Saturday, October 10, 2009

See Ya Latte at the Finish Line Old Man

Fifteen hours from right now folks will take off from the starting line in Chicago to embark on a 26.2 miles adventure through the ups and downs of the glorious downtown metropolis!!!

I won't be joining them, but if you are...good luck! And if you know someone who is, make sure you registered for the runner tracking available on the site. That way, you can sit within the safe confines of your warm and toasty home and follow your runner in spirit.

I'm not really sure how I feel about this...the idea of living vicariously through others who have what it takes to accomplish what I want to take on. Not that I haven't finished a marathon. I have. Barely. But I have. A few years back I completed the Chicago Marathon. I had a blast. It was easy running. I finished with a gentleman who was celebrating his 80th birthday. (Talk about agelessness! WOW!) We walked over to the beer table and toasted each other. Later that night, I wore heels. So my body told me I could have pushed it farther and faster than the 5 hours it took me to finish. But the fact is, I had a blast. I didn't puke. I didn't cry. I didn't feel like I wanted to die. (Truth be told, what I did do was stop at a Starbucks. Seriously. I've told people this before but the fact is that the long line of porta-potties scared me. Then, as I approached the stall, the interior of the joint scared me even more. I looked around and consulted with my pal Rachel and we decided to take the plunge and try running into the Starbucks on the corner. Not to endorse the great coffee whore too much at this point, but on that day, at that moment, Starbucks was my saving grace.)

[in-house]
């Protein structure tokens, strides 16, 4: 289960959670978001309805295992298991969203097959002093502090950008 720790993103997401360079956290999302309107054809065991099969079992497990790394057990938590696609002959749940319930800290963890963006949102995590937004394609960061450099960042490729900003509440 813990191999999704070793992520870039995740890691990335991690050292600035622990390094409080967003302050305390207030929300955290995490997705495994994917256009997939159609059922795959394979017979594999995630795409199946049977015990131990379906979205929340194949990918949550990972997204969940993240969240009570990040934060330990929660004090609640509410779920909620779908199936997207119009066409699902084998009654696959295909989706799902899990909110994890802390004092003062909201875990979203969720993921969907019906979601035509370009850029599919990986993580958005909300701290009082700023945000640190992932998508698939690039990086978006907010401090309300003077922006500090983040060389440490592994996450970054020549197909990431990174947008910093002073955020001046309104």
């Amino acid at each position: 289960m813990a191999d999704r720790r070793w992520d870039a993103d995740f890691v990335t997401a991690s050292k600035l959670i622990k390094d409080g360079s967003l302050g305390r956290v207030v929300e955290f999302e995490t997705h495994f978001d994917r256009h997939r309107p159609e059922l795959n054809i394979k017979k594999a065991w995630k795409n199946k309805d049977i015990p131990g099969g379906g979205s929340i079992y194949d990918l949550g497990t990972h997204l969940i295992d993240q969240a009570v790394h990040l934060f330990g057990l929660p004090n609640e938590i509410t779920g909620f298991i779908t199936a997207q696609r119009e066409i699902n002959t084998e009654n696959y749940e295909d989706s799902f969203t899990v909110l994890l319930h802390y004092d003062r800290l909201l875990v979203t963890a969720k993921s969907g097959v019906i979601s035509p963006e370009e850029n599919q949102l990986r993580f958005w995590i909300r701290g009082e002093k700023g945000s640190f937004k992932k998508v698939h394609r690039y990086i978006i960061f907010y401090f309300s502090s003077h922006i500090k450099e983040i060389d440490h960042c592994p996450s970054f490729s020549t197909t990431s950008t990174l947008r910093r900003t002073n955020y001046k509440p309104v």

The fact remains to this day that I am a marathon finisher. And it wasn't so much of the journey as it was the result that people focus on when they find out I have indeed finished a marathon. I'm ashamed to admit it, but I feel like a phony bologney because I know that if I tried a little harder, trained a little more tougher and really committed to the idea of running hard I could have finished in a more respectable time. Instead, I'm simply satisfied to have finished. And to me, it was the journey. The spectators were amazing. They felt like fans. I felt like a superstar. I fed off their encouragement and energy and delivered to them one more person in a sea of more than 30,000 that would promise to hold this experience close to my heart for the rest of my days. I ran 26.2 miles on my own two feet with the support of a personal cheering section that seemed to follow me for the entire journey. If more things were like that in life, just imagine how wonderful it would be.

I do hope someday to accomplish another 26.2 miles. And I don't even care if it takes more than 5 hours. I just want to have fun.

To all the Chicago Marathoners who are taking it easy today because you will be running your heart out tomorrow, good luck! To all the other folks - quite possibly the majority of the runners - have fun and have a beer or two for me at the finish line!